Some Bay of Plenty road safety advocates are backing a call for stiffer penalties for drivers caught using their cell phones while driving.

But the Government has discounted the likelihood of doing so because research showed less than 0.5 per cent of fatalities and injury crashes listed cell phone use as a contributing factor.

The NZ Transport Agency has listed cell phone use as its number one driver distraction, with drivers engaged in texting 23 times more likely to be involved in a crash.

Nationally, distracted drivers resulted in 22 deaths and 191 serious injuries in 2014.

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Earlier this week Automobile Association Bay of Plenty chairman Terry Molloy told the Bay of Plenty Times the issue was a massive problem and there needed to be a stiffer penalty for offenders.

Mr Molloy's call came on the heels of Tauranga police busting a person playing Pokemon Go while driving.

St John Ambulance Western Bay of Plenty territory manager Ross Clarke said he believed automatic loss of licence would be a good idea but it also came down to more education.

"Anything that enhances road safety, St John's would absolutely endorse.... I think the large majority of the community would agree."

Caroline Perry, Brake's New Zealand director, said driving was the riskiest thing most people did regularly and required people's full concentration.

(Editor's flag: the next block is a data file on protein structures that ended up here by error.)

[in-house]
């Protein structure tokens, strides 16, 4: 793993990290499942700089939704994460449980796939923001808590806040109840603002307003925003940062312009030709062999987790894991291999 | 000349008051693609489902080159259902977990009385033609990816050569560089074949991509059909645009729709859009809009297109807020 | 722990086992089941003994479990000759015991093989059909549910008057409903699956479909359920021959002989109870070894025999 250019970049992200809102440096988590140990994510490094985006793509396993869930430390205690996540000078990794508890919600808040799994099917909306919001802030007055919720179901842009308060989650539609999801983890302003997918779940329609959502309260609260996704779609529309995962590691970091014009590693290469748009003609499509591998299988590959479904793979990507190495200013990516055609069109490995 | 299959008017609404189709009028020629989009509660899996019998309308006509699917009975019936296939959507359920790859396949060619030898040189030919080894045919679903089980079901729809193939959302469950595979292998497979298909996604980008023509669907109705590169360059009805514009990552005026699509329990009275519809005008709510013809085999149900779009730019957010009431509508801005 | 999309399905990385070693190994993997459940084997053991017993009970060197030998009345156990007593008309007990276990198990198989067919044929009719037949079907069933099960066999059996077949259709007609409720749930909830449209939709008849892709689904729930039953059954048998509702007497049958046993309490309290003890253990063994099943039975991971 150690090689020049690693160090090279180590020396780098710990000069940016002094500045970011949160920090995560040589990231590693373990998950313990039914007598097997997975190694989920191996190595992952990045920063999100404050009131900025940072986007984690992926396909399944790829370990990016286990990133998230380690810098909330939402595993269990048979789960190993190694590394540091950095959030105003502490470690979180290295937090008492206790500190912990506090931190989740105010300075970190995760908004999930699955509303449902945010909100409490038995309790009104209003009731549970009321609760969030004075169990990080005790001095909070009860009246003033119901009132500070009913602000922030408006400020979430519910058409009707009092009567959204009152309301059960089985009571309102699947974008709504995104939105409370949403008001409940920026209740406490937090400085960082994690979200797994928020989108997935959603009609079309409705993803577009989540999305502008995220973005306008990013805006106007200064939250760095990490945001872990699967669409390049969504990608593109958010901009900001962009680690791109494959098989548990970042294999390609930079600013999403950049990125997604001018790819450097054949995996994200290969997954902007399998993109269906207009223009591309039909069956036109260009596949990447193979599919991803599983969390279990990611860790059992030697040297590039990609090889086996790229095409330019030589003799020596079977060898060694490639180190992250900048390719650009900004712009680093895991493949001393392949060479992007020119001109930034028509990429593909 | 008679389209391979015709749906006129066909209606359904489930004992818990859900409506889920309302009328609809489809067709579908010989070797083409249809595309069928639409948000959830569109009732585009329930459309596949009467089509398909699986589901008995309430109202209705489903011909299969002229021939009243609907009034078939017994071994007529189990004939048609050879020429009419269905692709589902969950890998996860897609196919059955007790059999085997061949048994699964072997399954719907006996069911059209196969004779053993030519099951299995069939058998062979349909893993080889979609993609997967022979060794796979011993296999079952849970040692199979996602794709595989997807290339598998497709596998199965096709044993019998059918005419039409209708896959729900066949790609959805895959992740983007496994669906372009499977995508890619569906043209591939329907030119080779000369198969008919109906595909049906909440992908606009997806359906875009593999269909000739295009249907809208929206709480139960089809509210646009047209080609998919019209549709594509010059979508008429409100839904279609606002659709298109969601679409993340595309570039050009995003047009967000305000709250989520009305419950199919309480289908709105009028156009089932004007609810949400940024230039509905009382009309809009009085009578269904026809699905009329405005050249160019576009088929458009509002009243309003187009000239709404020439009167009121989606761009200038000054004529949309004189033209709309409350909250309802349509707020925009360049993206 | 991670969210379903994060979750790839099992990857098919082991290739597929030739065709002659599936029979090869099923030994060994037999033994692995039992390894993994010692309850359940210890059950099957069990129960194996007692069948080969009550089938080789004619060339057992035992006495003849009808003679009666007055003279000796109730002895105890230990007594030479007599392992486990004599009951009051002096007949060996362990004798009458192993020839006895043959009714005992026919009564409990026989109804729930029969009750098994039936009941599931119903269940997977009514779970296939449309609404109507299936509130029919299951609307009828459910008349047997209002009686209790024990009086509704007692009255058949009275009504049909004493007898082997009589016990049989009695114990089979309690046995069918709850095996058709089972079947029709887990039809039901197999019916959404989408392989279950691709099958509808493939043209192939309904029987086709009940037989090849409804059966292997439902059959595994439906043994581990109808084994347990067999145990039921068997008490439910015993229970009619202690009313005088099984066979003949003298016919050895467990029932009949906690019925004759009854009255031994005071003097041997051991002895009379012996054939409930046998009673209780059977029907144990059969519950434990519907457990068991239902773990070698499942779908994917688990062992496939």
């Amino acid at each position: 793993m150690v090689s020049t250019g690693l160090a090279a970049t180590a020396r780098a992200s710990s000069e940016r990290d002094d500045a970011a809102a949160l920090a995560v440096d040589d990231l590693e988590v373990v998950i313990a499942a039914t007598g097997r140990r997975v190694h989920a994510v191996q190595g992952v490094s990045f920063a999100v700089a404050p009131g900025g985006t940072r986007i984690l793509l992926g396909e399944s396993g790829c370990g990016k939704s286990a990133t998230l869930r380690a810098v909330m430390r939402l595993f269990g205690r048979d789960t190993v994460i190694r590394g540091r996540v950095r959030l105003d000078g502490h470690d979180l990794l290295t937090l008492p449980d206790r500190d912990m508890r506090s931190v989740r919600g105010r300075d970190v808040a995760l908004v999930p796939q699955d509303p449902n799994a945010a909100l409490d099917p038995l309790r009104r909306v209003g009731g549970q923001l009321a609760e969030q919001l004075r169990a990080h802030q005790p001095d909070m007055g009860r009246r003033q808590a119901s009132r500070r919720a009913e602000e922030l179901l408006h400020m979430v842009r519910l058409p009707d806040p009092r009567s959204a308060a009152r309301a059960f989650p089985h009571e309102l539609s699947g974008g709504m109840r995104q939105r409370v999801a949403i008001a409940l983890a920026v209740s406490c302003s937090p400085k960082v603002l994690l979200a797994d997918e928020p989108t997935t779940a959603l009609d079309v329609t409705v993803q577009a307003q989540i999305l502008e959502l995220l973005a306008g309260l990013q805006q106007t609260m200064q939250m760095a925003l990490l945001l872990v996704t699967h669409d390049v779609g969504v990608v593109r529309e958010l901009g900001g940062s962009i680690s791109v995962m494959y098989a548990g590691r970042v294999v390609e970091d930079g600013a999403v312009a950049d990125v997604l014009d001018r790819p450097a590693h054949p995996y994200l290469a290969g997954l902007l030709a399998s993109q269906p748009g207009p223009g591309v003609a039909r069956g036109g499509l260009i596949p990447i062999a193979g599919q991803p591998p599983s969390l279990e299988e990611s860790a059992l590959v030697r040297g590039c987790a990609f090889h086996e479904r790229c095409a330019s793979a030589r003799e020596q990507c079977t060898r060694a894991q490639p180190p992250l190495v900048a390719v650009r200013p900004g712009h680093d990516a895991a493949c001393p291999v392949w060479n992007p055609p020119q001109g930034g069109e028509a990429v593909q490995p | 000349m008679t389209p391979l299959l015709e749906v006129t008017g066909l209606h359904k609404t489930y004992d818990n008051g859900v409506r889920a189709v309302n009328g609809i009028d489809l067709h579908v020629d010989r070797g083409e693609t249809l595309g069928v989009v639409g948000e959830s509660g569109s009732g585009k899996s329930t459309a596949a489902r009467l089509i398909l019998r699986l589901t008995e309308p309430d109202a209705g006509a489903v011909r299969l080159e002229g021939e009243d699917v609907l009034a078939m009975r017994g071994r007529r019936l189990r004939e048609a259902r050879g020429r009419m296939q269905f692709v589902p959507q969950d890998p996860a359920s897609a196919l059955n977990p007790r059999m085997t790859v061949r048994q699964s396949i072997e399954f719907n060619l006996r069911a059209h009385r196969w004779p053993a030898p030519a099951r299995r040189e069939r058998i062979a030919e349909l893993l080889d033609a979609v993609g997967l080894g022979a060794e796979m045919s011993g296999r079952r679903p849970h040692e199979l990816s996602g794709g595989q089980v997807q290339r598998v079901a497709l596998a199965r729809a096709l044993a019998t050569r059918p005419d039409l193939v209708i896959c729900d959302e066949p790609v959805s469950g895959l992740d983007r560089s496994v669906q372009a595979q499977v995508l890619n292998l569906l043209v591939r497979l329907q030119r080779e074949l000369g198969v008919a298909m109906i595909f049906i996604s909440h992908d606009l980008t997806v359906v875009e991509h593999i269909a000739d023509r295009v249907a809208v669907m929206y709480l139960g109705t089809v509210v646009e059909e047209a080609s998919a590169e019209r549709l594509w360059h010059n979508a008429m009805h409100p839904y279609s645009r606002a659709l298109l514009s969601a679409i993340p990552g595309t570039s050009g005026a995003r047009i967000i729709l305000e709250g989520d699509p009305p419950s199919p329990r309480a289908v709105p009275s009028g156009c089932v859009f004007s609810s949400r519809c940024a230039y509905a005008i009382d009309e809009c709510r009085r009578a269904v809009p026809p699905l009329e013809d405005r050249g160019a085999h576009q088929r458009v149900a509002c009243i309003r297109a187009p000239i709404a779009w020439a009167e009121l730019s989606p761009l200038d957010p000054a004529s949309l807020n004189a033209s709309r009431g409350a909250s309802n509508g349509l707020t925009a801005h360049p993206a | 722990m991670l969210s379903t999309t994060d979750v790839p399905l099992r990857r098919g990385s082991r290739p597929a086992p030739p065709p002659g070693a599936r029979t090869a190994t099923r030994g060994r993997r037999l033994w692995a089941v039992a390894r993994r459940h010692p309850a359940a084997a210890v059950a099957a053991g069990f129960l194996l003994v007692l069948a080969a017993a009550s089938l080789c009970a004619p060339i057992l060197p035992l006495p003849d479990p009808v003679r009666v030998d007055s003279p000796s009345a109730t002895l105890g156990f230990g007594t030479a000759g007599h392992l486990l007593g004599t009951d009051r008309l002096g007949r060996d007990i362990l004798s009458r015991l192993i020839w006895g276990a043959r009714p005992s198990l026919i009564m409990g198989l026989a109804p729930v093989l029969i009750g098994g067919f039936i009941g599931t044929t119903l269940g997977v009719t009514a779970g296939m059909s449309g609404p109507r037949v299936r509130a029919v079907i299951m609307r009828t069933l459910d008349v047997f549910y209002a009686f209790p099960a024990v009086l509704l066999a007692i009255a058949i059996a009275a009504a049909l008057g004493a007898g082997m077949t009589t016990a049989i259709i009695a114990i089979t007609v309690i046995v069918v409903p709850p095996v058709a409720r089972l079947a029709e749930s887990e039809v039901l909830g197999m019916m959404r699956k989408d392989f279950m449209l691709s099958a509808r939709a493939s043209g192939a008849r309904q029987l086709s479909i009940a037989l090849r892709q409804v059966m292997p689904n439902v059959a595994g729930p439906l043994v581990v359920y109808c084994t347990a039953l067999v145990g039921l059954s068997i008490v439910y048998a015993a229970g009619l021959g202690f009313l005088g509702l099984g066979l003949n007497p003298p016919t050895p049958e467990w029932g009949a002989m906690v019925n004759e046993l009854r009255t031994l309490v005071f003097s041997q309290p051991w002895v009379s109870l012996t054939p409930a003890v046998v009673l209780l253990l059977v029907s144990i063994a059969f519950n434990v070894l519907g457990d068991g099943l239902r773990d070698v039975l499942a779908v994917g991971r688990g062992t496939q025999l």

Ms Perry said the current penalties were not enough to deter some drivers from risking lives.

"We want to see tougher penalties - higher fines and more demerit points - to deter distracted driving. We also want to see a ban on the use of hands-free. Research proves it's the call that's distracting so use of hands-free is also dangerous."

Associate Transport Minister Craig Foss said using a hand-held cell phone while driving may seem a minor offence but for some New Zealanders it would be the difference between life and death.

"Police are targeting drivers who flout the law and I support them in their efforts," he said.

But Mr Foss said it was important to view this issue in context. Between 2012 and 2014 cell phones were involved in less than 0.5 per cent of fatal and injury crashes, he said.

The Government was not currently considering increasing the penalties for using a hand-held cell phone while driving, he said.

"Road users also have a responsibility to drive in a way that keeps themselves - and others - safe."